Fanfiction has been in the news lately, what with the hot trend of modifying fanfiction into original novels. Fifty Shades of Grey used to be a Twilight fanfic with a non-vampire version of Edward. Now, it’s got publishers looking for more fanfiction to tweak and put covers on.
And now more than ever, people are discussing fanfiction and its ethics. Some feel that fanfic writers are shameless plagiarists who steal characters, defile works of art, and kick the metaphorical puppies of Real Authors’ hard work. They say that writers should just write an original novel of their own, because that’s the only way to write respectably. Boy, do I struggle to bite my tongue when I see stuff like that.
When someone fiddles with a boxed cake mix, adding extra ingredients just to see how the cake turns out, do we sneer that they should go to culinary school and become a real pastry chef? How about when a housewife has the audacity to bake a birthday cake using a celebrity chef’s cake recipe? She’s a cake recipe thief, isn’t she? Of course we don’t judge it that way. There are many reasons to use a cake mix or a recipe formula that someone else made. Those people aren’t trying to steal or debase anything. And although fiction is different from food, I think it’s just as ridiculous to jealously guard a fictional world and forbid fanworks of it.
Saying that I have a “stance” on fanfiction feels weird. I started writing fanfiction when I was 13 years old. It was Pokemon fanfiction, showing serious or silly scenes that might have happened in between the animated series episodes. And I had discovered the Internet subculture surrounding fanfiction — it felt like a secret club full of cool, creative people. We wrote just because we loved Pokemon’s characters and ideas, and we wanted to explore that world. I found other fandoms, and I worked at writing better, more skillful stories for them. Having a “stance” on that? Huh. The club has been found out.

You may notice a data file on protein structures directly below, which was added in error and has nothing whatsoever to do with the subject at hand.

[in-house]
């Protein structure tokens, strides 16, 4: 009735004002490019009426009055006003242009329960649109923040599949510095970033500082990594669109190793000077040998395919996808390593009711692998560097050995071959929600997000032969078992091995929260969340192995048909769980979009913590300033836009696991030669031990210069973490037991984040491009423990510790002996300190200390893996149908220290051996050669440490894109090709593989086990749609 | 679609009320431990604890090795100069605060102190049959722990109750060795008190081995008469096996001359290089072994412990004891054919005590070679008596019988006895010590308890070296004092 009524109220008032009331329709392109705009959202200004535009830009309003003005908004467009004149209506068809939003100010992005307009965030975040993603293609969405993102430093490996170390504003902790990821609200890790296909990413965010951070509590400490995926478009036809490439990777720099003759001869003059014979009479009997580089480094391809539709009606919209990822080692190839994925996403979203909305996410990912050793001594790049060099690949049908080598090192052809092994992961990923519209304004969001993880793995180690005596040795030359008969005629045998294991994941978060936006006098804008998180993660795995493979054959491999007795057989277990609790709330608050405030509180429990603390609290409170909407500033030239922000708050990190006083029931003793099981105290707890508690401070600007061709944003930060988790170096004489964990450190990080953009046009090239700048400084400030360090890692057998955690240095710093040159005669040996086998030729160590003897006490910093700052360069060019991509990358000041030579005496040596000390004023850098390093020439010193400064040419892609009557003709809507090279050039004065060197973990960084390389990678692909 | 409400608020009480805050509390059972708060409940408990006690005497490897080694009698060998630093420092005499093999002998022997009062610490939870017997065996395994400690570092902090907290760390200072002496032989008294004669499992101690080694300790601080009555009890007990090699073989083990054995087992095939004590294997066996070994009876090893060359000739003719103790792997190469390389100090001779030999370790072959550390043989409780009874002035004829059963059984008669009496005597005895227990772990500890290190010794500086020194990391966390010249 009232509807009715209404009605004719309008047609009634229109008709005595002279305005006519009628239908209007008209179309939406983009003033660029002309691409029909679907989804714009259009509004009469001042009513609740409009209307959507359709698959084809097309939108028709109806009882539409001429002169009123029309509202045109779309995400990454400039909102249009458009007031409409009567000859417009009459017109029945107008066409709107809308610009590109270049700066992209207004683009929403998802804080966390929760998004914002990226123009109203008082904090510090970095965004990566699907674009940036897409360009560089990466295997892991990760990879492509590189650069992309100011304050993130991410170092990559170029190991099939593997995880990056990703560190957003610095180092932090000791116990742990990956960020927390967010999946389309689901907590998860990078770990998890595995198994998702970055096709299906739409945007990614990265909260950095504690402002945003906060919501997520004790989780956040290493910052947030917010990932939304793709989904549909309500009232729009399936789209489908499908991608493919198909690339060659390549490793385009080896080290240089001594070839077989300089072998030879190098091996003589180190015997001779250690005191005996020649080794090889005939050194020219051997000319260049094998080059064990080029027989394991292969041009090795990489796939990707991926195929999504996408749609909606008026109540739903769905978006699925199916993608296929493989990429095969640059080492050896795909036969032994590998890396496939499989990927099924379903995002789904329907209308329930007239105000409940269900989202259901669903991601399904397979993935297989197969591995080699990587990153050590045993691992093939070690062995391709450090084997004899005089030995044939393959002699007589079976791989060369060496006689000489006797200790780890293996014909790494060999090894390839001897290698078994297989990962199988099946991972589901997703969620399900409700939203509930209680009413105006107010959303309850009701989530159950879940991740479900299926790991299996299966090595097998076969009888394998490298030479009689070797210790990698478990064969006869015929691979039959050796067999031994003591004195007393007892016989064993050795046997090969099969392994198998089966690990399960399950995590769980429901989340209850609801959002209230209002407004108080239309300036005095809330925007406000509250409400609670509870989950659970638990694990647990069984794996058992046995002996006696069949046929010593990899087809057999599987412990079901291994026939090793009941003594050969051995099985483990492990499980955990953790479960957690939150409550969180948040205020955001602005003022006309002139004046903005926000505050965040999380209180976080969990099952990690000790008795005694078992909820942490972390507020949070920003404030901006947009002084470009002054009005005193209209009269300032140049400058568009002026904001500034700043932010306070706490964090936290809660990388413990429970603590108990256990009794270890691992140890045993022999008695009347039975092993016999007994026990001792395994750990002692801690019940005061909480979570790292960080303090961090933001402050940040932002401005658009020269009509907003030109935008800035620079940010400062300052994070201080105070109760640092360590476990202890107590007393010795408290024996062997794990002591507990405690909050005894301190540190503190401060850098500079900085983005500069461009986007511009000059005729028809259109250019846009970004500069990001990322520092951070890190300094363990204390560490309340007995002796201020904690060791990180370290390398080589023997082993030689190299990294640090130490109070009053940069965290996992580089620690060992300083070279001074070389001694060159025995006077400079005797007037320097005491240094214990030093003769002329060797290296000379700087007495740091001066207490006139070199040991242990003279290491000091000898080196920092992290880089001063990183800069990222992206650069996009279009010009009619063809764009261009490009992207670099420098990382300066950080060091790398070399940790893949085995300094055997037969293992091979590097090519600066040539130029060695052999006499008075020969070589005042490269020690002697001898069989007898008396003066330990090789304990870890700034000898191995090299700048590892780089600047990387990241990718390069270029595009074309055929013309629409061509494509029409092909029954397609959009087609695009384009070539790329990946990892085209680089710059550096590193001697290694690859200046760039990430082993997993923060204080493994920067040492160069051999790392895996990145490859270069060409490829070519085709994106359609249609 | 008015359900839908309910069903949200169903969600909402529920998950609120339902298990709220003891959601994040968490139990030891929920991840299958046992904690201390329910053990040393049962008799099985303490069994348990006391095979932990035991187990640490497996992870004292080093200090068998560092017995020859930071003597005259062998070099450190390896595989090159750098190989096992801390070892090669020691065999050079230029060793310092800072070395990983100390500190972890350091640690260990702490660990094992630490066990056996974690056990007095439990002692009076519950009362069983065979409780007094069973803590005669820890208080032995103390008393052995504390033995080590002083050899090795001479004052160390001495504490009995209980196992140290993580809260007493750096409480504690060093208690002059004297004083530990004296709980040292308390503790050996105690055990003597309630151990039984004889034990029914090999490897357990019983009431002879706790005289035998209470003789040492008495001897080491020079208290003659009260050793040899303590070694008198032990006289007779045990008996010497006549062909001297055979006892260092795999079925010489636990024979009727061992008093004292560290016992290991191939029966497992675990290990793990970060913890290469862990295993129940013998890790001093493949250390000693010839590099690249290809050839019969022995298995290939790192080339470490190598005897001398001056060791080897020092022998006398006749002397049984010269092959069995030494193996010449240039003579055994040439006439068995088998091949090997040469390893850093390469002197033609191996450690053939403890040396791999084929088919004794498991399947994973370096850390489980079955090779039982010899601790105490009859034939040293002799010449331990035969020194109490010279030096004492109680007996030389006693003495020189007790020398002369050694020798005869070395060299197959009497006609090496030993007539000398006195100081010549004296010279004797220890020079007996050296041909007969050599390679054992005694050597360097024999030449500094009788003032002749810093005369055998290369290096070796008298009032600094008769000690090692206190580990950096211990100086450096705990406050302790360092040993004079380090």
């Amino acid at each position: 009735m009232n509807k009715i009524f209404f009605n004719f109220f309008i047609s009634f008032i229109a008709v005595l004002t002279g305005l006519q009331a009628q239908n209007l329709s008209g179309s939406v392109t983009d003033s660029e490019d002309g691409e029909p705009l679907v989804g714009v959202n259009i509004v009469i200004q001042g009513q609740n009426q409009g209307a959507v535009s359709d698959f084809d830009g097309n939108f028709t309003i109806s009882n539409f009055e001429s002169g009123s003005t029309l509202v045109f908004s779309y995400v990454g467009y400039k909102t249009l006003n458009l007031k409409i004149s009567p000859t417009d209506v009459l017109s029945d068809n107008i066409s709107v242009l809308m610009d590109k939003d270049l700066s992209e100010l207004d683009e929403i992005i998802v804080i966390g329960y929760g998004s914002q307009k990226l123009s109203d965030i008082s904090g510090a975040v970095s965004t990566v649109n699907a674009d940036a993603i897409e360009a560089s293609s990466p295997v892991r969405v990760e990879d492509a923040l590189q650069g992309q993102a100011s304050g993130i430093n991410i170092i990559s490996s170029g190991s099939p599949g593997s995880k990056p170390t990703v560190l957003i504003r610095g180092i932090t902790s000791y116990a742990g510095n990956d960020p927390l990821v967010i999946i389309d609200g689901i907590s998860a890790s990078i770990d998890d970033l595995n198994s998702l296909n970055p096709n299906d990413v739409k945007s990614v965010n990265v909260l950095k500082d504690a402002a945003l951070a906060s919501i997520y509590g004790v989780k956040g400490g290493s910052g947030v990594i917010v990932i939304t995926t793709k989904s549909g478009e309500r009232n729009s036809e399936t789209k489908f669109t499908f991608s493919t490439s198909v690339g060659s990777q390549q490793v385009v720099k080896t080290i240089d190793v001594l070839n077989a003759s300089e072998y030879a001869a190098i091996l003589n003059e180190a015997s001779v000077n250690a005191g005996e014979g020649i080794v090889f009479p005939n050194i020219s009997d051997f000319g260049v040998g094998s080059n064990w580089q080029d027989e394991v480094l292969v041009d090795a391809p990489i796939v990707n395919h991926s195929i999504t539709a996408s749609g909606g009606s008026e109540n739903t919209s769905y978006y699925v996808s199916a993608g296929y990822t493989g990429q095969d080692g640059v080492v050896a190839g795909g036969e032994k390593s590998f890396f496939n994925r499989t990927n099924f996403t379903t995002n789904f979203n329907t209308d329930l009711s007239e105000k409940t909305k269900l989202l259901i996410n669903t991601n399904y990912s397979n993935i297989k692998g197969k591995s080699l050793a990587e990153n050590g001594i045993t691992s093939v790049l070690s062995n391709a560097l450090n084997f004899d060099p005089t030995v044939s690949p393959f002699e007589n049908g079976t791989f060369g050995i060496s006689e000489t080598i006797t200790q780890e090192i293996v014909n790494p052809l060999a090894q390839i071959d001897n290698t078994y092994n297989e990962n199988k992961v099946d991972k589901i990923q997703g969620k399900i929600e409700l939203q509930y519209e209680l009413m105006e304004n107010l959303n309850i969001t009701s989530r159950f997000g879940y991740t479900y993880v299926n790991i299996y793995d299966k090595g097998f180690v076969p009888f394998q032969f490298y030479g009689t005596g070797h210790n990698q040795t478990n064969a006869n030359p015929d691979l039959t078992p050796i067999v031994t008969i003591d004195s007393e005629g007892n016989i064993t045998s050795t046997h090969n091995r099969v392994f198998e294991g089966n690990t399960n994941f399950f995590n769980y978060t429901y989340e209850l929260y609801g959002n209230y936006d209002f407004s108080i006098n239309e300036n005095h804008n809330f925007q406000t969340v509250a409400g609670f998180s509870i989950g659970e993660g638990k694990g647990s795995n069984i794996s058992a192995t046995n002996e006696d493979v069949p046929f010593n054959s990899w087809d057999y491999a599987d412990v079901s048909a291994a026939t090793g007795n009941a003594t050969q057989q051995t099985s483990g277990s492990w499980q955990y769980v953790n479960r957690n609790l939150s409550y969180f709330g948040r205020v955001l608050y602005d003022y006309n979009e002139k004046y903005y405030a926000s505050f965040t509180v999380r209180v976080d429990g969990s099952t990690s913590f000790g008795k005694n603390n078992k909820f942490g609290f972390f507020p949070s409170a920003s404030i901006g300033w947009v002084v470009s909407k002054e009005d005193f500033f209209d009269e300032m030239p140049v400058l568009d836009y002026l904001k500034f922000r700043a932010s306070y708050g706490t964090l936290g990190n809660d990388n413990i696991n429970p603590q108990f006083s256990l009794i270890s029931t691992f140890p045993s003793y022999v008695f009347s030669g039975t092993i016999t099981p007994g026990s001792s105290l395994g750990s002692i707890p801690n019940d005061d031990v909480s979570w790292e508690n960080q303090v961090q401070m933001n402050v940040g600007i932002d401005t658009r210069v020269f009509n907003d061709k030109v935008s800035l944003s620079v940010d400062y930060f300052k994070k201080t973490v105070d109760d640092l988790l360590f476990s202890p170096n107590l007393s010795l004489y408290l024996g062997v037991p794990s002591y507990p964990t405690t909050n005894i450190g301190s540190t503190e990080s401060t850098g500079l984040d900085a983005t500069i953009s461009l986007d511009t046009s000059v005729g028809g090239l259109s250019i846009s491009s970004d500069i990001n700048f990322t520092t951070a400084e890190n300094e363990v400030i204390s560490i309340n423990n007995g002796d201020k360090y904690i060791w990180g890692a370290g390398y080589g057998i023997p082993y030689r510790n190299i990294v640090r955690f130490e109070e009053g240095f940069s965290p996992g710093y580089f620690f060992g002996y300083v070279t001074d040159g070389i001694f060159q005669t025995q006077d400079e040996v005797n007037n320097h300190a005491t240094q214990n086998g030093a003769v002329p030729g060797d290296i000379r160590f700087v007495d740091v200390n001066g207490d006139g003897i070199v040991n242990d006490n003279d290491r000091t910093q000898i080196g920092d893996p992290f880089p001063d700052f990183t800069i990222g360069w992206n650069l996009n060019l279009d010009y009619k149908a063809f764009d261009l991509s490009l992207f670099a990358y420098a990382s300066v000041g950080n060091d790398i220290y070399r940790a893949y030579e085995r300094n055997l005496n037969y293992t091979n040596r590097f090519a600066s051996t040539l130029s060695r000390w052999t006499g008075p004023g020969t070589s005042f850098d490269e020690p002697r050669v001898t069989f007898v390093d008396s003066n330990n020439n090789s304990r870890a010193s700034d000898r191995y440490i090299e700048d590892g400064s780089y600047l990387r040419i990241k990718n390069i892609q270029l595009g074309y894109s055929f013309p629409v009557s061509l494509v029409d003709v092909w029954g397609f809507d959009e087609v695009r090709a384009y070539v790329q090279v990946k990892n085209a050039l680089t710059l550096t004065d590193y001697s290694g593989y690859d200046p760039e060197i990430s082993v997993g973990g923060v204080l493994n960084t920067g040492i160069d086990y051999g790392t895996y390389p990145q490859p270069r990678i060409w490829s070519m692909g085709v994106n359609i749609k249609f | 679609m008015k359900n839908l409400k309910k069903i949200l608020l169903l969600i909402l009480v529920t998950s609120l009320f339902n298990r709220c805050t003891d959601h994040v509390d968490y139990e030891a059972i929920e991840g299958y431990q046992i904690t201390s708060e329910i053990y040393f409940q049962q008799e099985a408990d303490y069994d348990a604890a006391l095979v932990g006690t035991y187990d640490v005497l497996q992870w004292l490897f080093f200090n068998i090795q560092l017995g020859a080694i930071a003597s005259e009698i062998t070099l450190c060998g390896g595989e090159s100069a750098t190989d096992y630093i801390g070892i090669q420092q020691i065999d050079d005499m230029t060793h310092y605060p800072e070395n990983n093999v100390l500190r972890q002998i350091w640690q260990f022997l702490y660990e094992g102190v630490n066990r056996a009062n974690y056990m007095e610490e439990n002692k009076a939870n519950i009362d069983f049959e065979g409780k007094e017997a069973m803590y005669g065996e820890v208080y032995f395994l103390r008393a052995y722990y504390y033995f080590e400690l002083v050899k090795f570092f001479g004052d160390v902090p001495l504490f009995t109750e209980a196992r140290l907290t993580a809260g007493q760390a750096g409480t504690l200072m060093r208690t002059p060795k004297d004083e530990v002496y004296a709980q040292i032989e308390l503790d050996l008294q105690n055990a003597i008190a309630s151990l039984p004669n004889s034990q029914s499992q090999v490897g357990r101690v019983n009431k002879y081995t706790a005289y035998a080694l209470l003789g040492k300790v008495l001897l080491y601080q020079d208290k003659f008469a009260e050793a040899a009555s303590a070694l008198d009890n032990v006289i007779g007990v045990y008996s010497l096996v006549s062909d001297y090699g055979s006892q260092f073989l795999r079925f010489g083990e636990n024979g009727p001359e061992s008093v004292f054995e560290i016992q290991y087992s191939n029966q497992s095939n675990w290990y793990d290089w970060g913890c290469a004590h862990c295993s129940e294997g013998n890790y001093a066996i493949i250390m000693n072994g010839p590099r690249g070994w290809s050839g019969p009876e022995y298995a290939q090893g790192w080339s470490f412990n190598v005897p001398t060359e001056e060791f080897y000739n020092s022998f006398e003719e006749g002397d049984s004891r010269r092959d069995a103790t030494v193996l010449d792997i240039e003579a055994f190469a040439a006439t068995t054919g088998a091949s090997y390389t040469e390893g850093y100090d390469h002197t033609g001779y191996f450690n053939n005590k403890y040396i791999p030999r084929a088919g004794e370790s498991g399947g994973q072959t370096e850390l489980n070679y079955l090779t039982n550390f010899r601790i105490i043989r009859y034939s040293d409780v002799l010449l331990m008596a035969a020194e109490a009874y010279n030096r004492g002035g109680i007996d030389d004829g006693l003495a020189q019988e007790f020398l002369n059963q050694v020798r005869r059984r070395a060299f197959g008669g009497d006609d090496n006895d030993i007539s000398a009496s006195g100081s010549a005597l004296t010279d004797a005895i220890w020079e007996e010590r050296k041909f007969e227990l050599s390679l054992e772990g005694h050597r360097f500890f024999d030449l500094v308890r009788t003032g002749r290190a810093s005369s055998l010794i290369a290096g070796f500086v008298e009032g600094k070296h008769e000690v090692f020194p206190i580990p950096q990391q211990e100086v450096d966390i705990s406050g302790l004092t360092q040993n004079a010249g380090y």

There is such a thing as plagiarising fiction. I’ve heard stories of unscrupulous people taking the exact text of a novel, changing the author credit, and putting it up for sale as though they actually wrote the piece. That’s wrong. It takes credit for a specific quantity of work the plagiarist never did. Whereas a fanfiction author doesn’t claim to own the recognizable characters or settings. I doubt the average person is confused into thinking that the teenage author of My Awesome Adventures With Harry Potter is actually the rights holder of the Harry Potter novel series. It’s the same legal basis that allows a published novel to mention a character drinking a can of Coke, because no reasonable person will take that to mean that the author is an official spokesperson of The Coca-Cola Company.
Fanfic writers add “what if?”s to the ones we already think when we take in a book, game or TV show. They’re spinning ideas in different directions and posting the results for free. Just sticking their work up for the general public’s enjoyment. They’re trying to expand the experience of the source material, and trying to grow its influence. Fanfic writers are usually the ones so passionate about a book/game/show/whatever, they tell everyone they meet about it. Why should their efforts be treated as a travesty?
Personally, despite all the work and craft I put into my original works, I’m not claiming they’re perfect masterpieces to be put on pedestals and never touched. Stories are meant to engage the mind. All of human history is based on our existing surroundings, and the ideas of other humans. Heck, I adapted some ideas of elemental magic from the Pokemon games and TV show, the same ones I wrote fanfic about. I’ve strived to make the Aligare series distinctly mine, but if I didn’t want anyone else to get their grubby fingerprints on it, I wouldn’t have shared it. And if anyone finds enjoyment in the Aligare world, and wants to write a story set there? I say go ahead. Play in my sandbox as much as you’d like. Hang out with the characters for yourself. (Just don’t claim you invented the three peoplekinds and then charge money for your work.)
This is a pretty complicated issue, I have to admit. Not many clear-cut lines. But the way I see it, intent counts for a lot. Since most fanfic writers aren’t trying to knock off an existing franchise and make a quick buck, I’ll keep vouching for the entire subculture. I’ve been there, it was fun, it helped me develop my skills and I really doubt I hurt anyone. Quite simply, I wouldn’t be the original writer I am without it.